When choosing a pet there are many factors to consider, but potential pet parents often forget to ask themselves - 'How long will this animal be counting on me to care for them?'. While some pets are only expected to live a couple of short years, others require decades of love and commitment. Are you ready for the heartbreak or responsibility? Our Vancouver vets explain.

How long do pets live?

Needless to say, this question is difficult to answer, as there are so many types of pets with different lifestyles and genetics. Beyond that of course there is also an element of luck involved in life expectancy.

That said, below we list factors that affect the life expectancy of pets, as well as various popular animal companions and how long you should expect each to be with you.

Factors That Can Affect a Pet's Life Expectancy

Whether your pet is a goldfish, cat, dog, or parrot, all pets require a few key essentials to help keep them healthy and happy. 

  • Genetics play a strong role in how long you can expect your pet to live. Whether you are deciding on a bird, dog, or reptile check our list below to see how long you should expect your pet to live.
  • Appropriate housing whether in the form of a cage, aquarium, or space to roam within your home. Every pet needs adequate space to stretch out, move freely, sleep safely, and play. Even fish need plenty of space to swim, places to hide, and scenery to enjoy.
  • Species appropriate exercise. All animals need exercise. Birds need time out of their cage to fly, dogs need to be walked and played with, cats need owners to take time to play, and rabbits need time out of their cages to hop about freely.
  • Socialization is important to many species of animals. While some fish are best kept alone, birds, cats, dogs, rodents and many other pets will rely heavily on you to spend time with them. Some species live longer when kept in pairs, this can include Guinea Pigs, ferrets, mice, and rabbits but it's important to ensure that your pets are the same sex in order to avoid winding up with more pets than you bargained for.
  • A nutritious diet is essential for a long and healthy life regardless of which species you have as a pet. Invest in good quality food for your pet, and always check with your vet to see if supplements should be included in your pet's diet. Some pets will need a mix of fresh and specially formulated commercial food, while others will do well on a diet of kibble or pellets.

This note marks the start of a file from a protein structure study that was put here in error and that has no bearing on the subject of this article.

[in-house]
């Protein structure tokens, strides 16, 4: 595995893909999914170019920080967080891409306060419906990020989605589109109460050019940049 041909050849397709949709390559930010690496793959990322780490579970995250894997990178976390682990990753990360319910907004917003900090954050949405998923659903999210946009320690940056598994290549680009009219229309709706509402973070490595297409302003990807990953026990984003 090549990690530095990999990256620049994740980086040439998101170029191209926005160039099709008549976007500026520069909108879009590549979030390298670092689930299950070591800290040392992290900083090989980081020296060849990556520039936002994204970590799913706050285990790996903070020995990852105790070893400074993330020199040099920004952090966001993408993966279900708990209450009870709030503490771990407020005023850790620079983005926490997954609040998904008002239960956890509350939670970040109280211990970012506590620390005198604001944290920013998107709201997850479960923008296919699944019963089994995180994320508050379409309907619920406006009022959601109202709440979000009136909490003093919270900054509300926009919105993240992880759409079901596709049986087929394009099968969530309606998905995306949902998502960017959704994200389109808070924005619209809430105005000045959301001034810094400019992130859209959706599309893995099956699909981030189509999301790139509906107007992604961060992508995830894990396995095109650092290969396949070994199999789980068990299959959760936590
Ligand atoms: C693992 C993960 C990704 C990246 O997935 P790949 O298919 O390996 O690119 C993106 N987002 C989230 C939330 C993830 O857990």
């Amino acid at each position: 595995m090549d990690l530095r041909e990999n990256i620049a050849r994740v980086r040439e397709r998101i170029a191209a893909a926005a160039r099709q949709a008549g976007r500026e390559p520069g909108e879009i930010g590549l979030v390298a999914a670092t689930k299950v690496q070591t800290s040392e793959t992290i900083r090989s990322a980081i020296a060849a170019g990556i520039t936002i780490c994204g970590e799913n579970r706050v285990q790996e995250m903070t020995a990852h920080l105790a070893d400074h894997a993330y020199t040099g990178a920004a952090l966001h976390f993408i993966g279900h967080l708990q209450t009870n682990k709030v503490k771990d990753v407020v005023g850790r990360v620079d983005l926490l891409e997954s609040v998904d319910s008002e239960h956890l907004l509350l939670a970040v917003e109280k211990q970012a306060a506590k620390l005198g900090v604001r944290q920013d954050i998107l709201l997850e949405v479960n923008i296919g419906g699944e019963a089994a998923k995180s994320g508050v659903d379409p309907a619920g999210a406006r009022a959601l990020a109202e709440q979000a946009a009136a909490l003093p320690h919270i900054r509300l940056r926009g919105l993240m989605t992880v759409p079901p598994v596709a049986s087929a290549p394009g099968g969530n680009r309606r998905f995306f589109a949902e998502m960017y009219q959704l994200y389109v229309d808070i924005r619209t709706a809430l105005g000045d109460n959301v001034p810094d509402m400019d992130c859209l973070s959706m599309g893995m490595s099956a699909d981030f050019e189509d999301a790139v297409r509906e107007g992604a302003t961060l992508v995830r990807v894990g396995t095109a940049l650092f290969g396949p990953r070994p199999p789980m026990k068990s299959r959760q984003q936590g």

• Proper veterinary care is also a key factor in helping your pet live a long life. By bringing your pet in for regular routine exams, your vet can provide your pet with appropriate preventive care to protect your pet against diseases and parasites, and watch for any emerging health issues so that they can be treated early, before becoming serious health concerns. 

The Life Expectancy of Various Popular Pets

Understanding the anticipated life expectancy of the species you are considering adopting is incredibly important. Are you prepared for the heartbreak that comes with loving a creature that only lives for 2 or 3 years? Can you live up to the commitment of having to write your long-lived animal into your will? These are important factors to consider.

Pet Life Expectancy Chart

Research is your friend when it comes to choosing a pet, to get you started here are some popular pet species and the approximate life expectancy for each:


Anticipated Life Expectancy

Indoor Cat 12 - 18 Years
Outdoor Cat 2 - 5 Years 
Teacup, Toy & Small Dogs (Under 20 lbs as adults) 9 - 15 Years
Medium Sized Dog Breeds (20 - 60 lbs as adults) 12 - 15 Years
Large Dog Breeds (60  - 90 lbs as adults) 10 - 14 Years
Giant Breed Dogs (over 90 lbs) 8 - 12 Years
Rabbit 8 - 12 Years
Hamster 2 - 3 Years
Guinea Pig 4 - 8 Years
Mouse 1 - 3 Years
Ferret 5 - 9 Years
Lizard (Wide range of species) 3 - 20+ Years
Snake 9 - 40+ Years
Goldfish 5 - 10 Years
Beta Fish 2 - 4 Years
Koi 25 - 35 Years
Budgie 5 - 8 Years
Cockatiel 16 - 25 Years
African Grey Parrot 60 - 80 Years
Horse or Pony 25 - 33 Years
Turtle or Tortoise 40 - 150 Years

Other Factors to Consider When Choosing a Pet

Once you have chosen a species that you feel has a life expectancy you can commit to, there are a few other factors to take into consideration:

  • Do you have children? Does the species you would like to have as a pet cope well with kids?
  • Do you have enough time to commit to the care required for the species you have chosen?
  • Do you travel often? Will you need to ask others to care for your pet frequently?
  • Do you have enough space to properly house the species you would like to keep as a pet?
  • Will you be able to afford the care, feeding and veterinary care required to keep your pet healthy?

Bringing home a pet is a big responsibility. The decision should never be taken lightly, but with a little research you are bound to find a creature that will be the ideal pet for you.

Note: The advice provided in this post is intended for informational purposes and does not constitute medical advice regarding pets. For an accurate diagnosis of your pet's condition, please make an appointment with your vet.

Do you have a new pet? Our vets at Mountain View Veterinary Hospital can help you to give your pet their best shot at a long and healthy life. Contact us today to schedule an examination for your dog or cat.